diamond drilling
Photo: SMA

Industrial safety concerns were given special attention by management with the establishment of safety committees and guidelines. However, these innovations were often introduced as a result of accidents. A film on trains in tunnels, for example, was produced as a result of numerous accidents in the tunnels.

The hazards of tunnelling
Tunnelling was considered to be the most hazardous of all the construction operations. The following factors contributed to a concern for the importance of safe working conditions:

  • underground blasting
  • movement of large muckers to scoop the fallen rock
  • constant noise of rock drills
  • cold, damp air
  • standing in water for long hours
  • working hundreds of metres below ground surface.
(Raymond, 1999: 51)

Lives lost
Nevertheless, 121 lives were lost during the construction of the Scheme, 35 in the construction of tunnels and an unidentified number on the roads. Commissioner Hudson made the wearing of seatbelts compulsory in 1960 and this significantly reduced fatalities. The names of all the workers who died during construction of the Scheme are on a memorial in Cooma.

Other workplace issues, such as hearing protection, which are now addressed in safety guidelines, were not fully considered in the early days of the Scheme. During blasting in tunnels, for example, workers blocked their ears with their fingers, and opened their mouth to prevent burst eardrums. Breathing apparatuses were not provided even though the air in the tunnels was thick with dust.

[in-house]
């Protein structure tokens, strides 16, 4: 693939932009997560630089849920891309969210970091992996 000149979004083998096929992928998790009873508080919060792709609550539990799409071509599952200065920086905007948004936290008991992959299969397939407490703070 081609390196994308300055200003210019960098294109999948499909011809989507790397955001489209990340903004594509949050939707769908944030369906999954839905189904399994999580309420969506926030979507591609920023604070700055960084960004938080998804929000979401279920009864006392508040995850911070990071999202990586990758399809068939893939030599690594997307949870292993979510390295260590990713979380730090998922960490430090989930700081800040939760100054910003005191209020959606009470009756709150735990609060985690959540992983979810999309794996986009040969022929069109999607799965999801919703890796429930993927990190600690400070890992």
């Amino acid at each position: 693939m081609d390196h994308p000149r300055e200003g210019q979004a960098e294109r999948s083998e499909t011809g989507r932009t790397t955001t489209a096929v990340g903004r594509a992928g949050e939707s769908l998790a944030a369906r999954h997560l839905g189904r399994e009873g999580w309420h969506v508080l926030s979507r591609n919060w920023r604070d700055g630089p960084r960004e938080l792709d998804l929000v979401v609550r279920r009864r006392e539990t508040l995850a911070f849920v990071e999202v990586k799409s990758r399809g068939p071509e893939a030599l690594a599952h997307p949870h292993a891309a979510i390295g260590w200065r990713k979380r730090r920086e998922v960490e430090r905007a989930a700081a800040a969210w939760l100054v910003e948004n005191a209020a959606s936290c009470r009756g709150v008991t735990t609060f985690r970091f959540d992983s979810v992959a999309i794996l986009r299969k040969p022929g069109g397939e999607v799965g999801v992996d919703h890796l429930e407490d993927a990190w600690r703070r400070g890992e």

1. Identify and discuss the prime concern for each tunnelling hazard listed above.

Identify examples from the Snowy Mountains Scheme of how the current National Occupational Health and Safety Commission (NOHSC) Hierarchy of controls (the preferred order of control measures for OHS risks) had been applied. The Hierarchy of controls are:

1. Elimination: controlling the hazard at the source.
2. Substitution: for example, replacing one substance or activity with a less hazardous one.
3. Engineering: for example, installing guards on machinery
4. Administration: policies and procedures for safe work practices
5. Personal protective equipment: for example respirators and ear plugs. (NOHAC, 2000)

3. Individual companies develop their own policies on occupational health and safety (OH&S). Look at:
OH&S policy http://www.thiess.com.au/index.cfm/how_occhealth/ of Thiess Bros.
OH&S sub-contractor management

Public relations
The SMA was the body established to initiate and administer construction of the Scheme. Because of the delicate balance of federal and state government interests, the vast costs involved and the opposition of some elements of the press, the Authority quickly realised the need to sell the Scheme to the public.

Sir William Hudson initiated a concerted public relations campaign to make the wonders and benefits of the Scheme apparent. This was one of the first campaigns of its kind in Australia. Authority guides led tours of the Scheme, educational films were produced and thousands of photographs were taken to win over the Australian people. Even today the Snowy Hydro places great emphasis on public relations.